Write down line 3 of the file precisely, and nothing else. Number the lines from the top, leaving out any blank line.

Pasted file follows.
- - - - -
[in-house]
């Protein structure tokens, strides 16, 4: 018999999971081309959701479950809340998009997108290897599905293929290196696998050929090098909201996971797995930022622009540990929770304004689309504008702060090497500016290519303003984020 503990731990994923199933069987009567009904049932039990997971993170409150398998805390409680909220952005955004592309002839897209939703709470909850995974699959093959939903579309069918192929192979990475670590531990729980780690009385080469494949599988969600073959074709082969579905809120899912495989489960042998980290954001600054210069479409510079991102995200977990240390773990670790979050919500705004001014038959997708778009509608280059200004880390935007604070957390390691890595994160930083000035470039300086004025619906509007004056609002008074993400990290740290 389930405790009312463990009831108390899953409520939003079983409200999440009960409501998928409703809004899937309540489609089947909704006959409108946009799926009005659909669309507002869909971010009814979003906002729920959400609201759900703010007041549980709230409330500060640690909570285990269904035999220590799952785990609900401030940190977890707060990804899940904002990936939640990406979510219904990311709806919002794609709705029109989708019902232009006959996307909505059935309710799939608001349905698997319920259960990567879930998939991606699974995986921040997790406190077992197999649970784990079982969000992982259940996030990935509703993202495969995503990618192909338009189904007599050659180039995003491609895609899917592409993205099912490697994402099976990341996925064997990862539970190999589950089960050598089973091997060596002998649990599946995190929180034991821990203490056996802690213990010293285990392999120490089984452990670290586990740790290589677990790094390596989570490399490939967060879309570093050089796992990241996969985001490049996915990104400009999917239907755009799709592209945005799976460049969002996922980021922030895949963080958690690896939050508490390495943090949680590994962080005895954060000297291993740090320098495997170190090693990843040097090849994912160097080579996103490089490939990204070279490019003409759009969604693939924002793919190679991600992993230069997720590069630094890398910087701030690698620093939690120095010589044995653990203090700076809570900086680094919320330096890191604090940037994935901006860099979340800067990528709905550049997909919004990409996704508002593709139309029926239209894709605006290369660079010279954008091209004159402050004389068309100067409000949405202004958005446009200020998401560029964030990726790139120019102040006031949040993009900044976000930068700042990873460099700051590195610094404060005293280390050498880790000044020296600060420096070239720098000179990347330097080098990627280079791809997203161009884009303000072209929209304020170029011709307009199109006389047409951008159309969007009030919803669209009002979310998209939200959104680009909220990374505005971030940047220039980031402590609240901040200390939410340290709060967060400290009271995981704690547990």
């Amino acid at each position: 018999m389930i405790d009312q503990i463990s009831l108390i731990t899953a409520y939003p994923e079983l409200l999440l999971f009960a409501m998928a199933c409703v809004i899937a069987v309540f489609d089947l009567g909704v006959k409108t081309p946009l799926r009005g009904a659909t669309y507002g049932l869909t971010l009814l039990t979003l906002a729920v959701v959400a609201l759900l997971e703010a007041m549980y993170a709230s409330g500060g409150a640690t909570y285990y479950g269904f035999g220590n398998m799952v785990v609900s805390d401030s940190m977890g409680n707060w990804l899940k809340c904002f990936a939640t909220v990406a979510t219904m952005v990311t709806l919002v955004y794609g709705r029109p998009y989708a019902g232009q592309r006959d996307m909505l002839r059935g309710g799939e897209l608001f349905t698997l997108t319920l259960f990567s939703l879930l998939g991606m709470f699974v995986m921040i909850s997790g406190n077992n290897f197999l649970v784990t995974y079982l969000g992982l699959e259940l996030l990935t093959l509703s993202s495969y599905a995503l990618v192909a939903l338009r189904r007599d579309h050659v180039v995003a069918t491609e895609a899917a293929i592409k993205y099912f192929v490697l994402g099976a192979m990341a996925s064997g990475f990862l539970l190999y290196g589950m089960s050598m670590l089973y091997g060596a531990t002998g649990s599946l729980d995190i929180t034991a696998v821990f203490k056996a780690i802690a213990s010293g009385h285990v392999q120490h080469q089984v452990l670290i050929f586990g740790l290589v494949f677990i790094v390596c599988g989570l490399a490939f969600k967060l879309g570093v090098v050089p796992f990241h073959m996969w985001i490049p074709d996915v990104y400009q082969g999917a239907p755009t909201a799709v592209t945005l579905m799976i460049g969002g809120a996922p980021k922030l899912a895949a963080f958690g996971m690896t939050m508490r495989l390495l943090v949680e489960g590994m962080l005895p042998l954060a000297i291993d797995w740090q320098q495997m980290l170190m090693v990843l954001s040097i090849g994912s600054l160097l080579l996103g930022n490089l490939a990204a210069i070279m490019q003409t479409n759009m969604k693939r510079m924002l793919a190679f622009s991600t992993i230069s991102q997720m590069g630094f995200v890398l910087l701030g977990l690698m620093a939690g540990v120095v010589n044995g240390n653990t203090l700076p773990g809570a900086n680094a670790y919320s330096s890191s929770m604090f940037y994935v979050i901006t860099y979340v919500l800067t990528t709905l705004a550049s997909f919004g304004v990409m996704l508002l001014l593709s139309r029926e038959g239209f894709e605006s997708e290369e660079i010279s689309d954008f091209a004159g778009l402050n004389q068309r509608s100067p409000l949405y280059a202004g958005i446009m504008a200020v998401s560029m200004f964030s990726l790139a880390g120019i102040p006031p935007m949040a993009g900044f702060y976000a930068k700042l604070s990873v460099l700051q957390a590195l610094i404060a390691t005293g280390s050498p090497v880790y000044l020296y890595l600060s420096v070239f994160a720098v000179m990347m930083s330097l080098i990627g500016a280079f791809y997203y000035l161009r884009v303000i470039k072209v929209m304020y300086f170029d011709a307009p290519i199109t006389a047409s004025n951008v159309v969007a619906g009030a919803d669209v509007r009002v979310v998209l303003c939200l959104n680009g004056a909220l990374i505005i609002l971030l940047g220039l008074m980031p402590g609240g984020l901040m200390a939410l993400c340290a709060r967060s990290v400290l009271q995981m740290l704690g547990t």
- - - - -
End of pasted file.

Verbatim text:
């Amino acid at each position: 018999m389930i405790d009312q503990i463990s009831l108390i731990t899953a409520y939003p994923e079983l409200l999440l999971f009960a409501m998928a199933c409703v809004i899937a069987v309540f489609d089947l009567g909704v006959k409108t081309p946009l799926r009005g009904a659909t669309y507002g049932l869909t971010l009814l039990t979003l906002a729920v959701v959400a609201l759900l997971e703010a007041m549980y993170a709230s409330g500060g409150a640690t909570y285990y479950g269904f035999g220590n398998m799952v785990v609900s805390d401030s940190m977890g409680n707060w990804l899940k809340c904002f990936a939640t909220v990406a979510t219904m952005v990311t709806l919002v955004y794609g709705r029109p998009y989708a019902g232009q592309r006959d996307m909505l002839r059935g309710g799939e897209l608001f349905t698997l997108t319920l259960f990567s939703l879930l998939g991606m709470f699974v995986m921040i909850s997790g406190n077992n290897f197999l649970v784990t995974y079982l969000g992982l699959e259940l996030l990935t093959l509703s993202s495969y599905a995503l990618v192909a939903l338009r189904r007599d579309h050659v180039v995003a069918t491609e895609a899917a293929i592409k993205y099912f192929v490697l994402g099976a192979m990341a996925s064997g990475f990862l539970l190999y290196g589950m089960s050598m670590l089973y091997g060596a531990t002998g649990s599946l729980d995190i929180t034991a696998v821990f203490k056996a780690i802690a213990s010293g009385h285990v392999q120490h080469q089984v452990l670290i050929f586990g740790l290589v494949f677990i790094v390596c599988g989570l490399a490939f969600k967060l879309g570093v090098v050089p796992f990241h073959m996969w985001i490049p074709d996915v990104y400009q082969g999917a239907p755009t909201a799709v592209t945005l579905m799976i460049g969002g809120a996922p980021k922030l899912a895949a963080f958690g996971m690896t939050m508490r495989l390495l943090v949680e489960g590994m962080l005895p042998l954060a000297i291993d797995w740090q320098q495997m980290l170190m090693v990843l954001s040097i090849g994912s600054l160097l080579l996103g930022n490089l490939a990204a210069i070279m490019q003409t479409n759009m969604k693939r510079m924002l793919a190679f622009s991600t992993i230069s991102q997720m590069g630094f995200v890398l910087l701030g977990l690698m620093a939690g540990v120095v010589n044995g240390n653990t203090l700076p773990g809570a900086n680094a670790y919320s330096s890191s929770m604090f940037y994935v979050i901006t860099y979340v919500l800067t990528t709905l705004a550049s997909f919004g304004v990409m996704l508002l001014l593709s139309r029926e038959g239209f894709e605006s997708e290369e660079i010279s689309d954008f091209a004159g778009l402050n004389q068309r509608s100067p409000l949405y280059a202004g958005i446009m504008a200020v998401s560029m200004f964030s990726l790139a880390g120019i102040p006031p935007m949040a993009g900044f702060y976000a930068k700042l604070s990873v460099l700051q957390a590195l610094i404060a390691t005293g280390s050498p090497v880790y000044l020296y890595l600060s420096v070239f994160a720098v000179m990347m930083s330097l080098i990627g500016a280079f791809y997203y000035l161009r884009v303000i470039k072209v929209m304020y300086f170029d011709a307009p290519i199109t006389a047409s004025n951008v159309v969007a619906g009030a919803d669209v509007r009002v979310v998209l303003c939200l959104n680009g004056a909220l990374i505005i609002l971030l940047g220039l008074m980031p402590g609240g984020l901040m200390a939410l993400c340290a709060r967060s990290v400290l009271q995981m740290l704690g547990t």